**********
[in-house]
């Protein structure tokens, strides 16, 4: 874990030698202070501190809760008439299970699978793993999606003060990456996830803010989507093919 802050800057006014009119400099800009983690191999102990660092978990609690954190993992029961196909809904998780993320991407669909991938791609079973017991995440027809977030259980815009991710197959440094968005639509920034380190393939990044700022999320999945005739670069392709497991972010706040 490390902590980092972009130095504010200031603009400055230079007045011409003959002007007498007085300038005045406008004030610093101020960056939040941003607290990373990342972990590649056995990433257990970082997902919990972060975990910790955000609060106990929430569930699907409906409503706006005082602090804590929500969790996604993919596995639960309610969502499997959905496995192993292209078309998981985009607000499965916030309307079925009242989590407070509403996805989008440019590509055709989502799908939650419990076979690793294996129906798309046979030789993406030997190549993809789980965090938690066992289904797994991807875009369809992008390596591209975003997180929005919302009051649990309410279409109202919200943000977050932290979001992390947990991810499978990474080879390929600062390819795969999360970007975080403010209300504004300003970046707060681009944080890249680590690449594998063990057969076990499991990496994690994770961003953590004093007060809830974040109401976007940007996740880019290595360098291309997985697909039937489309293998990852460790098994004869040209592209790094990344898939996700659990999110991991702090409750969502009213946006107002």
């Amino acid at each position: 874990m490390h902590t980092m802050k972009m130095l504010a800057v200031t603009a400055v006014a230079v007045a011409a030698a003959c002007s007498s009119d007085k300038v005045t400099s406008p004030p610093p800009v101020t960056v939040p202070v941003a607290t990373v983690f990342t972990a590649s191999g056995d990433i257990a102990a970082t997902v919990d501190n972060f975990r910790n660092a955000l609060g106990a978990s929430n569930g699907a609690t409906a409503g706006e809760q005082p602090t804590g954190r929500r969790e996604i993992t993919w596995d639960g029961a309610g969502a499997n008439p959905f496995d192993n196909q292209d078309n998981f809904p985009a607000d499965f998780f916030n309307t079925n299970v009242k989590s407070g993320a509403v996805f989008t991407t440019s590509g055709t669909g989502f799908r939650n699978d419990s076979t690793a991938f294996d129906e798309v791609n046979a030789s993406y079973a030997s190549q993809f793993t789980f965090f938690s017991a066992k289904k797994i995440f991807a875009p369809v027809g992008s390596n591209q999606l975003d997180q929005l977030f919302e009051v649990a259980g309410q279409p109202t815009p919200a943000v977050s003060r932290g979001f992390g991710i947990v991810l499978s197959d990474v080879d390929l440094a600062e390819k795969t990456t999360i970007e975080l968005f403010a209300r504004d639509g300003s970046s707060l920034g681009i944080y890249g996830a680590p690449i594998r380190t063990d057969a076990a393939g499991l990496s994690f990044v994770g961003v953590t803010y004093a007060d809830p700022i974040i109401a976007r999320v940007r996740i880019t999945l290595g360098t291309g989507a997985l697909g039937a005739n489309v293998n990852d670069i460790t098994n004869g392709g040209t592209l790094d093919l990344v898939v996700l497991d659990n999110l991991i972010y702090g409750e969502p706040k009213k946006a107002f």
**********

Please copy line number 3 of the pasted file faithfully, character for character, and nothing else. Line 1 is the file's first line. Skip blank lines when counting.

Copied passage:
């Amino acid at each position: 874990m490390h902590t980092m802050k972009m130095l504010a800057v200031t603009a400055v006014a230079v007045a011409a030698a003959c002007s007498s009119d007085k300038v005045t400099s406008p004030p610093p800009v101020t960056v939040p202070v941003a607290t990373v983690f990342t972990a590649s191999g056995d990433i257990a102990a970082t997902v919990d501190n972060f975990r910790n660092a955000l609060g106990a978990s929430n569930g699907a609690t409906a409503g706006e809760q005082p602090t804590g954190r929500r969790e996604i993992t993919w596995d639960g029961a309610g969502a499997n008439p959905f496995d192993n196909q292209d078309n998981f809904p985009a607000d499965f998780f916030n309307t079925n299970v009242k989590s407070g993320a509403v996805f989008t991407t440019s590509g055709t669909g989502f799908r939650n699978d419990s076979t690793a991938f294996d129906e798309v791609n046979a030789s993406y079973a030997s190549q993809f793993t789980f965090f938690s017991a066992k289904k797994i995440f991807a875009p369809v027809g992008s390596n591209q999606l975003d997180q929005l977030f919302e009051v649990a259980g309410q279409p109202t815009p919200a943000v977050s003060r932290g979001f992390g991710i947990v991810l499978s197959d990474v080879d390929l440094a600062e390819k795969t990456t999360i970007e975080l968005f403010a209300r504004d639509g300003s970046s707060l920034g681009i944080y890249g996830a680590p690449i594998r380190t063990d057969a076990a393939g499991l990496s994690f990044v994770g961003v953590t803010y004093a007060d809830p700022i974040i109401a976007r999320v940007r996740i880019t999945l290595g360098t291309g989507a997985l697909g039937a005739n489309v293998n990852d670069i460790t098994n004869g392709g040209t592209l790094d093919l990344v898939v996700l497991d659990n999110l991991i972010y702090g409750e969502p706040k009213k946006a107002f």